I regularly work at home, at cafes, co-working spaces or – now it is warming up – in parks. This way of working allows me to be get inspiration from different environments, get silence when I want it, work with people when I need it and also make it to the bank when it is actually open. Last week I also found productivity in a Melbourne laneway (True. Hub Melbourne shifted all their furniture outside for the day and it was superb).
Adoption is something that we do with purpose and acknowledgement. We adopt a new technology, device, way of being. As something sweeps through the adoption curve there are the innovators, the early adopters, the majority and the laggards. Initially you notice the physical signs of adoption – the iPads, the bikram yoga studios, the free wifi signs, the quinoa on the menu. But as these trends gain momentum we not only adopt but also adapt. We become less aware of these physical signs of disruption as they become part of our norm.
As something increasingly becomes more visible in our lives it simultaneously becomes invisible.
Take the internet for example. With smart phones, the accessibility of wifi networks and advertising calls to action we are constantly surrounded by and reminded of the internet hundreds of times a day. The connection to the internet itself however, is almost invisible. Previously we accessed a dial up connection from the home or office by a desk top computer. Now you turn on your phone, iPad, or laptop and are immediately online without even being made aware of the necessity to connect. The internet is just there. Invisible.
Everyday I work with people that are rolling out Yammer across their organisation. They are building it’s visibility across departments as the place for communication and collaboration. The concept of an enterprise social network is powering through the adoption curve. It is currently disruptive and visible. But once it reaches the point of full adoption and it becomes the place of familiarity that people go to get work done, like other things that reach saturation, it will become invisible. The platform itself dissolves into the background and it is the conversations, the content and the people that are the central focal point and become visible. People forget they are using an enterprise social network, they are just working in a collaborative space and better connected to their colleagues than ever before.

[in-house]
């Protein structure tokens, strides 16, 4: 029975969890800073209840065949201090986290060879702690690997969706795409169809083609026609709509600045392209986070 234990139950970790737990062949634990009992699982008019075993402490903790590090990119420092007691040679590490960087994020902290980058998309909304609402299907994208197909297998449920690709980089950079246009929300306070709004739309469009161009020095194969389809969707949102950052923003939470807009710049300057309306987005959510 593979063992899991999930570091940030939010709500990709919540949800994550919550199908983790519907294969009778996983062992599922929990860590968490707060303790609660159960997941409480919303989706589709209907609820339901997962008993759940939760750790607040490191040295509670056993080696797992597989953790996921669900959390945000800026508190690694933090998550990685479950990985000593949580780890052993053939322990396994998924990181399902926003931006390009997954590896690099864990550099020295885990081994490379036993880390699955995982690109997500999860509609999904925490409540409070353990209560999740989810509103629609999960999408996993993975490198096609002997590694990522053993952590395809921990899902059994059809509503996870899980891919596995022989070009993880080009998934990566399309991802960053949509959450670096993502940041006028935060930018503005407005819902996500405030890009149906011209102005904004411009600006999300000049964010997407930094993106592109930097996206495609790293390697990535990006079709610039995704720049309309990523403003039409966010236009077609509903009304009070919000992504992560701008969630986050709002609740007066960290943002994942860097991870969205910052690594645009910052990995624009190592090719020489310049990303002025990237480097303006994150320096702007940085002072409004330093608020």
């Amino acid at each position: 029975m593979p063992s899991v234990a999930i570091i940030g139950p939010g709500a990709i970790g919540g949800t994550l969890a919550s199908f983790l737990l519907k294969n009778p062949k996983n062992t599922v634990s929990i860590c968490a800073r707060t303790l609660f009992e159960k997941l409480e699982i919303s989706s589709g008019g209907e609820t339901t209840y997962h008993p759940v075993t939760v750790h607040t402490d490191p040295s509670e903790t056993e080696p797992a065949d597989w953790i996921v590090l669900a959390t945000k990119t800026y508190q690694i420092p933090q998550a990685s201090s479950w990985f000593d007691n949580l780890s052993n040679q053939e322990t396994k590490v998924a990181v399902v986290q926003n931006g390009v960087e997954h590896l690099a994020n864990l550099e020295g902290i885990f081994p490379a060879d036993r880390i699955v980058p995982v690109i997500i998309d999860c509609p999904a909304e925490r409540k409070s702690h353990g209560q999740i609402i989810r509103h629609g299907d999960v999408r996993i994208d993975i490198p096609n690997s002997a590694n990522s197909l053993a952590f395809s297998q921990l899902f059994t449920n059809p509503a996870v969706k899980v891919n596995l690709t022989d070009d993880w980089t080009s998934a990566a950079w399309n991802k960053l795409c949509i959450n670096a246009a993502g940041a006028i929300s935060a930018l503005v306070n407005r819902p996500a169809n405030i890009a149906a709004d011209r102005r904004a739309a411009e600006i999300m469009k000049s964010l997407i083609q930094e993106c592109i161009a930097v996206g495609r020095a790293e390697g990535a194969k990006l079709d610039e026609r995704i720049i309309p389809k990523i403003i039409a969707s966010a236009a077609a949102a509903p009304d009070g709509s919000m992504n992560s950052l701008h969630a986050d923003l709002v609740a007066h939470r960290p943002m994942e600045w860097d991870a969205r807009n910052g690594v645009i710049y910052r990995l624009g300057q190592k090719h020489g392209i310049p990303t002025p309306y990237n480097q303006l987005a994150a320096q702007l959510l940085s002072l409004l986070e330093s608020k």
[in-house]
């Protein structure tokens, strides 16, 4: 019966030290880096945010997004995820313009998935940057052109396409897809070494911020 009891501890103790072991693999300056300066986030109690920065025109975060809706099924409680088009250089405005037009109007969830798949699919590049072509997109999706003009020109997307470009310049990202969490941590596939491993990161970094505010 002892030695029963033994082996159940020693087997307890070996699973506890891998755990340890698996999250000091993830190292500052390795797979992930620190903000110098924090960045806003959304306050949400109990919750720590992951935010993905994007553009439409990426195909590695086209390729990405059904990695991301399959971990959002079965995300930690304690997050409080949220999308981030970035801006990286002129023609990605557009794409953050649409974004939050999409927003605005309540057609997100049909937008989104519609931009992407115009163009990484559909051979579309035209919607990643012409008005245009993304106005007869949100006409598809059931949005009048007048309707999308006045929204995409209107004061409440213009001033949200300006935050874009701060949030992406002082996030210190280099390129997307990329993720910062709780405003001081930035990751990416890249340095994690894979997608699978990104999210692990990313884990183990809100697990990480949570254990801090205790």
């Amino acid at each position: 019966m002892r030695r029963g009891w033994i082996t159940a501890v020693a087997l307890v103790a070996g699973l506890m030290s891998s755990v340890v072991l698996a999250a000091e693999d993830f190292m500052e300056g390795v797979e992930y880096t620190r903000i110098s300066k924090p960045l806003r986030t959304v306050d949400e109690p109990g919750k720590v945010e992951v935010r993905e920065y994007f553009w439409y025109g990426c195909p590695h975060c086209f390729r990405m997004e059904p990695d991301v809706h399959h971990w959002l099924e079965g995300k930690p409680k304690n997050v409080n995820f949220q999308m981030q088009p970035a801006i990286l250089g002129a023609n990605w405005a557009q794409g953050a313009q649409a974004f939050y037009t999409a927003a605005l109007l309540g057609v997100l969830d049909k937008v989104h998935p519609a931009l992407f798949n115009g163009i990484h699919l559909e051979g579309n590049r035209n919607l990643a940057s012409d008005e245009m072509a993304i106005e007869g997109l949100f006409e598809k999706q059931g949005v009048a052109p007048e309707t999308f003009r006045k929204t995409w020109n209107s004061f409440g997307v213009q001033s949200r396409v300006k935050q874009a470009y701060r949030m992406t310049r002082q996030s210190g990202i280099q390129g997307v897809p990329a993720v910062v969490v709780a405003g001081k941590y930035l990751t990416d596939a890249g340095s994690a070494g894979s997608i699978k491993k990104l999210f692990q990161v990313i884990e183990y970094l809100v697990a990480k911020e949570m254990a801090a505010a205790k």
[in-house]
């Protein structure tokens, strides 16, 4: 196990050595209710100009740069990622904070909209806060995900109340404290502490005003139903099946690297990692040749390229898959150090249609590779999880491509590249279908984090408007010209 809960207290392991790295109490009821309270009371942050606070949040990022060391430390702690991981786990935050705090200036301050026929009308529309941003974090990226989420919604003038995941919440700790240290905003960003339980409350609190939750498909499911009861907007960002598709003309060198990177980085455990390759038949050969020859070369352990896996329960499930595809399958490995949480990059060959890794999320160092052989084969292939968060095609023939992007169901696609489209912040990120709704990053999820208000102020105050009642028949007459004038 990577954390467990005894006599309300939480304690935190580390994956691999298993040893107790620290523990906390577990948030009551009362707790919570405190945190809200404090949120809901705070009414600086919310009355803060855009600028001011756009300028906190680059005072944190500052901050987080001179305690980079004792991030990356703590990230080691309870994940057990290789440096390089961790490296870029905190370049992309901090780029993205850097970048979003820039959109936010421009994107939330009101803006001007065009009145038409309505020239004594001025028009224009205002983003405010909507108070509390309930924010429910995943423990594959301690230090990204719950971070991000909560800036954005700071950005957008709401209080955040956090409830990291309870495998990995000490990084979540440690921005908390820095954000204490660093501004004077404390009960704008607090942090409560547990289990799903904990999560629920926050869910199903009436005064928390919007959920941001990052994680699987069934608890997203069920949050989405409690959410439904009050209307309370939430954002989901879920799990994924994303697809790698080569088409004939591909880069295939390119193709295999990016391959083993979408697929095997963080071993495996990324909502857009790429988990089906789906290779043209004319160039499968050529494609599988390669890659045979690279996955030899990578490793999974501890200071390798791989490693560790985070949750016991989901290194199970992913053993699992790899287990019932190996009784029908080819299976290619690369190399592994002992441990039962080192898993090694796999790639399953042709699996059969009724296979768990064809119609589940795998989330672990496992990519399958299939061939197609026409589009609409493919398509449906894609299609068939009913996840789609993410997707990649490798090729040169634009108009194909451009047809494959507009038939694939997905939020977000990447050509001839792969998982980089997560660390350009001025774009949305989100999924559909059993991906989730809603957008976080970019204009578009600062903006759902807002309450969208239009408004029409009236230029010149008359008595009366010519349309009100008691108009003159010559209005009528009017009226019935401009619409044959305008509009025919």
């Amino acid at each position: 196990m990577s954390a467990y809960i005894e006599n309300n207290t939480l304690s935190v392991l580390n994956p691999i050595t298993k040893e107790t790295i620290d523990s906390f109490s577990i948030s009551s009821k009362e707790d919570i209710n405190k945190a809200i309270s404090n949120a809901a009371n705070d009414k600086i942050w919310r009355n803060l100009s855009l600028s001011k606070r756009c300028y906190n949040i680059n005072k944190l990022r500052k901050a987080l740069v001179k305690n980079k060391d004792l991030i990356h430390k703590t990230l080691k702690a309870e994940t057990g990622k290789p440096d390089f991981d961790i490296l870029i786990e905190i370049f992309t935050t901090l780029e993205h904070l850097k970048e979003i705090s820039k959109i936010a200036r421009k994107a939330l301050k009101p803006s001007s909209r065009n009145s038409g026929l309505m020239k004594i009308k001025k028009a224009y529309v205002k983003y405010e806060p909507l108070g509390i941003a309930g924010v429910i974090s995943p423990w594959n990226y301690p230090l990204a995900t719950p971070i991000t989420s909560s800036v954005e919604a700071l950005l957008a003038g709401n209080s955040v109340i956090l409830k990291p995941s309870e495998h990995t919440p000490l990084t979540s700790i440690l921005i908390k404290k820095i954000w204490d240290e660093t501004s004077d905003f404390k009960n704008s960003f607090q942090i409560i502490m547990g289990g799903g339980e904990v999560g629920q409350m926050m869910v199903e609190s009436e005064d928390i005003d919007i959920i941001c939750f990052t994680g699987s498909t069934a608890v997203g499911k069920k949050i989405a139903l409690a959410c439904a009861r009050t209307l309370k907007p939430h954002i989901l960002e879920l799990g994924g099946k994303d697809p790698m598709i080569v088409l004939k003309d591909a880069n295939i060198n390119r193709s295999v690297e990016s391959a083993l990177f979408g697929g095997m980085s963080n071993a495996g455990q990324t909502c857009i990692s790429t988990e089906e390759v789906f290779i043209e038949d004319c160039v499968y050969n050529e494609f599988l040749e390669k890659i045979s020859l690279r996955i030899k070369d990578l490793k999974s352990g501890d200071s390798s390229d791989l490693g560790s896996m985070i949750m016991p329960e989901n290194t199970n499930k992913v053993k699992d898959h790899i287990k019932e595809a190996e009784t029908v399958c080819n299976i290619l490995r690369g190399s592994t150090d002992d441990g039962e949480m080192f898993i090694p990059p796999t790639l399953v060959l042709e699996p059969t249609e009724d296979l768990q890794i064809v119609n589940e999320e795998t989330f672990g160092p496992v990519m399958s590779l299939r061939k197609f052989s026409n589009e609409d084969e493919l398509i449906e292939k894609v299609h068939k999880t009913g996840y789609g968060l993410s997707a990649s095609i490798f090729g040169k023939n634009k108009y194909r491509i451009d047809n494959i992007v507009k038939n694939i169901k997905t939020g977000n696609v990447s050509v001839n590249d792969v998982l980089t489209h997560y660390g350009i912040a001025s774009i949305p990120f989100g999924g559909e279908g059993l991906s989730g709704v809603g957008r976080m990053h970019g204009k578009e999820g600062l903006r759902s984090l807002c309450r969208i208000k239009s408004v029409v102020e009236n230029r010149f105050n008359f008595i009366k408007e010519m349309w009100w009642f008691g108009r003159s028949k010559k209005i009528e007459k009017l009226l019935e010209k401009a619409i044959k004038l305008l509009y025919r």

If full adoption equals invisibility how does a technology or product continue to be disruptive once it has reached 100% adoption?
They continue to innovate and evolve. Yammer for example, releases on a weekly development schedule. They push people to adopt and adapt. They don’t sit back, relax and bask in the invisibility.They keep pushing the boundaries. You remain invisible for too long and you become irrelevant.
A fantastic event held at Crown on Thursday 29th March.
The afternoon kicked off with a keynote presentation from Simon Terry, CEO, HICAPS at NAB. He showed screen grabs of their internal NAB Yammer network, and the slides he chose to share were actually crowdsourced on Yammer itself. Awesomely admirable. A well stocked panel discussion followed including Pete Williams, CEO Deloitte Digital, Bernie Sheehan, Digital Skills Development Manager at the ABC, and Annabel Rees, Head of People, OAMPS. The best way to sum it up was with sharing the live discussion that occurred during the event.
So this was Yammer on Tour Melbourne…
To be able to love the work you do, and the people that you do it with is rare and special. I have been lucky enough to go from one great organisation which is changing peoples lives, to another great organisation which is also dramatically impacting millions of people, just in a very different way. I have just spent the last week over in San Francisco at the Yammer head office. The Enterprise Social Network that is changing the face of businesses. They are bringing together some of the sharpest minds in the world and creating a powerful tool in a very unique manner. And people genuinely love what they do. It is something fun, exciting and challenging to be part of.
An article published online this week showed photos of an after hours tour inside the Yammer head office and a video of the infamous deployment routine that happens every Friday night – something which depicts and defines the Yammer culture. Innovative, efficient and memorable.
Out of longstanding tradition based on superstition, the team blasts Europe’s “The Final Countdown” over the stereo for the entire deployment process. As the code base has grown, deploys have taken longer — they can last up to an hour. So they’ve created a “Final Countdown” playlist with versions in every imaginable language, remix, and cover.